President Obama’s announcement earlier today of an additional $2.3 billion in federal tax credits for  creating approximately 17,000 subsidized temporary jobs in the green energy industry is drawing a less than enthusiastic response from Thomas J. Pyle, president of the Institute for Energy Research:

“Show me one other industry that requests and receives a nearly 30 percent taxpayer subsidy. That’s what the wind and solar industries require – at a minimum – to exist. All the president did today is throw more money at an unproven technology that is not economically viable in the marketplace. Unfortunately, the only winners in this latest taxpayer giveaway will be Wall Street money managers and corporate interests in the wind and solar industry.

“If the president really wants to create an environment that will foster economic growth and job creation, he need not look any further than the domestic oil, gas and coal industries. These three industries and energy sources built this nation. For the administration to continue to ignore this fact and to keep the vast resources that taxpayers own under lock and key at the Department of Interior is irresponsible and a disservice to the American people.

“The Outer Continental Shelf (OCS), if opened for business, would create over 1 million high-wage jobs. It would reduce our dangerous dependence on hostile nations for their energy resources and spur economic growth across all 50 states. Development of these energy resources will create sustainable employment, not taxpayer dependent make-work jobs.”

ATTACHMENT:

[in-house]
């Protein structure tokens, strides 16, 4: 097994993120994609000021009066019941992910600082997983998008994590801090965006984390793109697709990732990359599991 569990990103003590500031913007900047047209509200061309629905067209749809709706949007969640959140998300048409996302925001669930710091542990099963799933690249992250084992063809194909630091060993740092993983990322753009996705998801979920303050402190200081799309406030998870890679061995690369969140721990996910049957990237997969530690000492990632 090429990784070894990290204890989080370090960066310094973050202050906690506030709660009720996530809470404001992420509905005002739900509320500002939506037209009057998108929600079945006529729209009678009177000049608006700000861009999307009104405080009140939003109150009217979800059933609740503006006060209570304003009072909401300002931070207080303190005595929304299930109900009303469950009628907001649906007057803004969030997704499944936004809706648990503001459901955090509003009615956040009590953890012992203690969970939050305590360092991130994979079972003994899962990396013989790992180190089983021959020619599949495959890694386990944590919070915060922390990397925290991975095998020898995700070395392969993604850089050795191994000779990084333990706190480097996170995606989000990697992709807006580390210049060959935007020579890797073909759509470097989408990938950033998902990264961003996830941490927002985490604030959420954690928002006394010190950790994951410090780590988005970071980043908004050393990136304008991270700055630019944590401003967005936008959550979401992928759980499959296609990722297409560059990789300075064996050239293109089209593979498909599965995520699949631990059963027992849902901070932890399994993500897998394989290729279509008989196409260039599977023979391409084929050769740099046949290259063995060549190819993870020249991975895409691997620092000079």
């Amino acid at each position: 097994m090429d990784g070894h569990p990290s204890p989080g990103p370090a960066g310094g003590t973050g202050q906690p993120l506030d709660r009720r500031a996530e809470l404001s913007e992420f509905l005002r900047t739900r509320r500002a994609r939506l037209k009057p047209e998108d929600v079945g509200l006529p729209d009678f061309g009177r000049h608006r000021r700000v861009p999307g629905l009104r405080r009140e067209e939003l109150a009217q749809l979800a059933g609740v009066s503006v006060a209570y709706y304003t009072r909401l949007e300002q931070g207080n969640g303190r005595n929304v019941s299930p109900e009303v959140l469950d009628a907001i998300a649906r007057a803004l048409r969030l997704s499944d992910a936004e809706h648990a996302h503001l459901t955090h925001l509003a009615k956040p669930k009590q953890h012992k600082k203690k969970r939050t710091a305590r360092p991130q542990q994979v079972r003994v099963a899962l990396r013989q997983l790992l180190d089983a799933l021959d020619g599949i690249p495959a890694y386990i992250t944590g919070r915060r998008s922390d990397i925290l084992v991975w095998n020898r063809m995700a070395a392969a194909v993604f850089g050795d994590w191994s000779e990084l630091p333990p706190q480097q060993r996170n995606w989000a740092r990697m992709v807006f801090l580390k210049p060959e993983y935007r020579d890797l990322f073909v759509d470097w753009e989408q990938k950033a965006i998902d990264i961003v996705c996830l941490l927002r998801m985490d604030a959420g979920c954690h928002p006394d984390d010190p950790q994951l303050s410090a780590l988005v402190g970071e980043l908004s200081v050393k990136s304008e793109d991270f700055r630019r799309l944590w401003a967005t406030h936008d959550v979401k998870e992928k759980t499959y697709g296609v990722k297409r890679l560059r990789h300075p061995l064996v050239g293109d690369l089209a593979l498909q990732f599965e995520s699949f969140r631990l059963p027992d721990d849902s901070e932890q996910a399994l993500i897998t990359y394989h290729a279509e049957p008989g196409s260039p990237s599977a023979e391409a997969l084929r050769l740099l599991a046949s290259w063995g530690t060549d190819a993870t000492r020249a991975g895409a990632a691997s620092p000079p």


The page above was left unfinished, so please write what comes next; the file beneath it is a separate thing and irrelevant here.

The White House said the tax credits will go to 183 projects in 43 states under the $787 billion economic recovery stimulus program approved last year by Congress. The announcement came the same day as the Bureau of Labor Statistics announed that the unemployment rate remained at 10 percent, and that approximately 85,000 jobs had been lost in December. 

Read more here.

A Rhode Island power deal points to higher rates, but advocates say deepwater wind farms will pay off

By Tux Turkel, Staff Writer January 3, 2010
Electricity from wind farms off the Maine coast is likely to cost more than what customers now pay, experts say, and a power purchase deal for a proposed offshore wind project in Rhode Island is raising questions about how much.

New Jersey-based developer Deepwater Wind LLC last month signed a 20-year agreement with National Grid, which serves Rhode Island, to buy power from a 30-megawatt wind farm three miles off Block Island. The Block Island Wind Farm is the first offshore power purchase deal in New England, so it offers some indication of what ocean wind power could cost in the region.

The rate is 24.4 cents per kilowatt hour, escalating 3.5 cents per year. That starting rate is roughly 60 percent more than what home customers in Maine and Rhode Island now pay on their total bill for energy and distribution. In Maine, home customers on average pay 15.4 cents per kilowatt hour. Roughly 9 cents of that is for energy.

But it’s inaccurate to compare the Block Island Wind Farm to the large-scale wind projects Maine wants to attract to deep water off its coast, according to Habib Dagher, the University of Maine professor spearheading the state’s effort.

Rhode Island’s eight-turbine wind farm is a demonstration project in shallow water, he said, too small to take advantage of the economies of scale needed to reduce costs. Any comparison also ignores the fact that fossil fuel prices are low today, but likely will rise when the economy recovers. Read more here.

Britain facing gas shortages as freezing weather continues

By Murray Wardrop

For the second time ever, the National Grid yesterday issued a warning to energy providers that demand for gas is threatening to outstrip supply.

The ultimatum comes after a 30 per cent rise on normal seasonal demand as snow and freezing conditions continued their stranglehold on Britain.

The concerns caused natural gas prices to jump to their highest level in 10 months yesterday, touching 45p a therm.